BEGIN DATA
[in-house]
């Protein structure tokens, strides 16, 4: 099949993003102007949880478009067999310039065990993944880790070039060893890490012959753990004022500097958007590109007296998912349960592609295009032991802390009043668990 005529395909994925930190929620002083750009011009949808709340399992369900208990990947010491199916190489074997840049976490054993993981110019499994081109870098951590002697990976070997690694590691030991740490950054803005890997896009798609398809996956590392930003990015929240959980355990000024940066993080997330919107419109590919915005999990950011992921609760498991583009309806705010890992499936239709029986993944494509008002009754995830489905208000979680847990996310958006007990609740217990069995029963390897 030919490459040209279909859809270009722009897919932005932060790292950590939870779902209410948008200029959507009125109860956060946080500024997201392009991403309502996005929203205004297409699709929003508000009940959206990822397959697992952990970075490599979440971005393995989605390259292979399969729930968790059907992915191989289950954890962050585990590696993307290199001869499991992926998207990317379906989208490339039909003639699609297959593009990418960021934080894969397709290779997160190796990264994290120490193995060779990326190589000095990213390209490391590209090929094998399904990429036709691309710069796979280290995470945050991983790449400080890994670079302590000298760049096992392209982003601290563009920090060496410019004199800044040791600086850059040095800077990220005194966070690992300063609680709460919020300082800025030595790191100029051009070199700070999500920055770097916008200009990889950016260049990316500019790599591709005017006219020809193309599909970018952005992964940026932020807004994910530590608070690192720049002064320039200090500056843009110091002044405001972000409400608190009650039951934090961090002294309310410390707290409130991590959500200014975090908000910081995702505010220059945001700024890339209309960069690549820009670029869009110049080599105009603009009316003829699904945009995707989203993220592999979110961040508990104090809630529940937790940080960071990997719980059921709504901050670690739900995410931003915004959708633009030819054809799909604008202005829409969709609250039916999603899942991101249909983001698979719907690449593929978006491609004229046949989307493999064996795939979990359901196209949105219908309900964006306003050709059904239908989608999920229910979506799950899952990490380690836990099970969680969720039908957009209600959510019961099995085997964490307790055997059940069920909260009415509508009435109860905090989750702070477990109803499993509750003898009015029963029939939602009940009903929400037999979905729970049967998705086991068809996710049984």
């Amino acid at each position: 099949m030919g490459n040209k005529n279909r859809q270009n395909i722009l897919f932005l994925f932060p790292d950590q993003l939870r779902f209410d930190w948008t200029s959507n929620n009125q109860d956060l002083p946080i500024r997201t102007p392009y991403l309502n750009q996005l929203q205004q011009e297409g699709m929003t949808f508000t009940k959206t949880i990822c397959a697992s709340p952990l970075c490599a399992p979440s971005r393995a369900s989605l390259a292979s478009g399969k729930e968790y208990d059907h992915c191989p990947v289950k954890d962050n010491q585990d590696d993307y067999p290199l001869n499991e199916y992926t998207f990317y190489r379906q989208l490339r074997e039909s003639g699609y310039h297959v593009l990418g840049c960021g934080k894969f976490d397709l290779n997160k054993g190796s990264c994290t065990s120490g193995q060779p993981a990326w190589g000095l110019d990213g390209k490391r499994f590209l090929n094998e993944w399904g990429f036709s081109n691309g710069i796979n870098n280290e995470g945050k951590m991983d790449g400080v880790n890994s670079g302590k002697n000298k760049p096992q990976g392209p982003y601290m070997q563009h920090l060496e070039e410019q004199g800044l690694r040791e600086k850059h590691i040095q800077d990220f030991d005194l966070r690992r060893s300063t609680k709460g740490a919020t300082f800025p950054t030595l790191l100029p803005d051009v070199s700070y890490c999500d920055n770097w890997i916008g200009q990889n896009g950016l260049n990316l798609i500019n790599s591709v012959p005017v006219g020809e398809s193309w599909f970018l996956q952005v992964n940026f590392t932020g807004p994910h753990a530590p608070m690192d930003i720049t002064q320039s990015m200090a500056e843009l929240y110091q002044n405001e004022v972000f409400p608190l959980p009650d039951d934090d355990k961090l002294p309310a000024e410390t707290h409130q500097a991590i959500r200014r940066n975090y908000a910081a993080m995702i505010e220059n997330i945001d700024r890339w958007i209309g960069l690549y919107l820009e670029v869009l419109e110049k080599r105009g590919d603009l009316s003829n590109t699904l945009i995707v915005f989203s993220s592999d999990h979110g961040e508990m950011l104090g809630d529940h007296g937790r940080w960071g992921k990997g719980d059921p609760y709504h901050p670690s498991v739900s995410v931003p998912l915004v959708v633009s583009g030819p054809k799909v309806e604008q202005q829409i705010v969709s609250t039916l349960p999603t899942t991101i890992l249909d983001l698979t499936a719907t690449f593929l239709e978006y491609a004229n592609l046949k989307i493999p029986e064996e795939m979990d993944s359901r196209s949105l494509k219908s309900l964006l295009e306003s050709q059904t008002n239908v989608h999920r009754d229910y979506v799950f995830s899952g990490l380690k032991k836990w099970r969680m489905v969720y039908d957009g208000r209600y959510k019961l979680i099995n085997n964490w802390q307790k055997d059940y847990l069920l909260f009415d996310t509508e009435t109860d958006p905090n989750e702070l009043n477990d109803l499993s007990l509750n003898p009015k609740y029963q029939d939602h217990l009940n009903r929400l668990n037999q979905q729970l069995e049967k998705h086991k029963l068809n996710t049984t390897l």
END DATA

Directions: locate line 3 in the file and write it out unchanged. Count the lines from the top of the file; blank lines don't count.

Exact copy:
């Amino acid at each position: 099949m030919g490459n040209k005529n279909r859809q270009n395909i722009l897919f932005l994925f932060p790292d950590q993003l939870r779902f209410d930190w948008t200029s959507n929620n009125q109860d956060l002083p946080i500024r997201t102007p392009y991403l309502n750009q996005l929203q205004q011009e297409g699709m929003t949808f508000t009940k959206t949880i990822c397959a697992s709340p952990l970075c490599a399992p979440s971005r393995a369900s989605l390259a292979s478009g399969k729930e968790y208990d059907h992915c191989p990947v289950k954890d962050n010491q585990d590696d993307y067999p290199l001869n499991e199916y992926t998207f990317y190489r379906q989208l490339r074997e039909s003639g699609y310039h297959v593009l990418g840049c960021g934080k894969f976490d397709l290779n997160k054993g190796s990264c994290t065990s120490g193995q060779p993981a990326w190589g000095l110019d990213g390209k490391r499994f590209l090929n094998e993944w399904g990429f036709s081109n691309g710069i796979n870098n280290e995470g945050k951590m991983d790449g400080v880790n890994s670079g302590k002697n000298k760049p096992q990976g392209p982003y601290m070997q563009h920090l060496e070039e410019q004199g800044l690694r040791e600086k850059h590691i040095q800077d990220f030991d005194l966070r690992r060893s300063t609680k709460g740490a919020t300082f800025p950054t030595l790191l100029p803005d051009v070199s700070y890490c999500d920055n770097w890997i916008g200009q990889n896009g950016l260049n990316l798609i500019n790599s591709v012959p005017v006219g020809e398809s193309w599909f970018l996956q952005v992964n940026f590392t932020g807004p994910h753990a530590p608070m690192d930003i720049t002064q320039s990015m200090a500056e843009l929240y110091q002044n405001e004022v972000f409400p608190l959980p009650d039951d934090d355990k961090l002294p309310a000024e410390t707290h409130q500097a991590i959500r200014r940066n975090y908000a910081a993080m995702i505010e220059n997330i945001d700024r890339w958007i209309g960069l690549y919107l820009e670029v869009l419109e110049k080599r105009g590919d603009l009316s003829n590109t699904l945009i995707v915005f989203s993220s592999d999990h979110g961040e508990m950011l104090g809630d529940h007296g937790r940080w960071g992921k990997g719980d059921p609760y709504h901050p670690s498991v739900s995410v931003p998912l915004v959708v633009s583009g030819p054809k799909v309806e604008q202005q829409i705010v969709s609250t039916l349960p999603t899942t991101i890992l249909d983001l698979t499936a719907t690449f593929l239709e978006y491609a004229n592609l046949k989307i493999p029986e064996e795939m979990d993944s359901r196209s949105l494509k219908s309900l964006l295009e306003s050709q059904t008002n239908v989608h999920r009754d229910y979506v799950f995830s899952g990490l380690k032991k836990w099970r969680m489905v969720y039908d957009g208000r209600y959510k019961l979680i099995n085997n964490w802390q307790k055997d059940y847990l069920l909260f009415d996310t509508e009435t109860d958006p905090n989750e702070l009043n477990d109803l499993s007990l509750n003898p009015k609740y029963q029939d939602h217990l009940n009903r929400l668990n037999q979905q729970l069995e049967k998705h086991k029963l068809n996710t049984t390897l």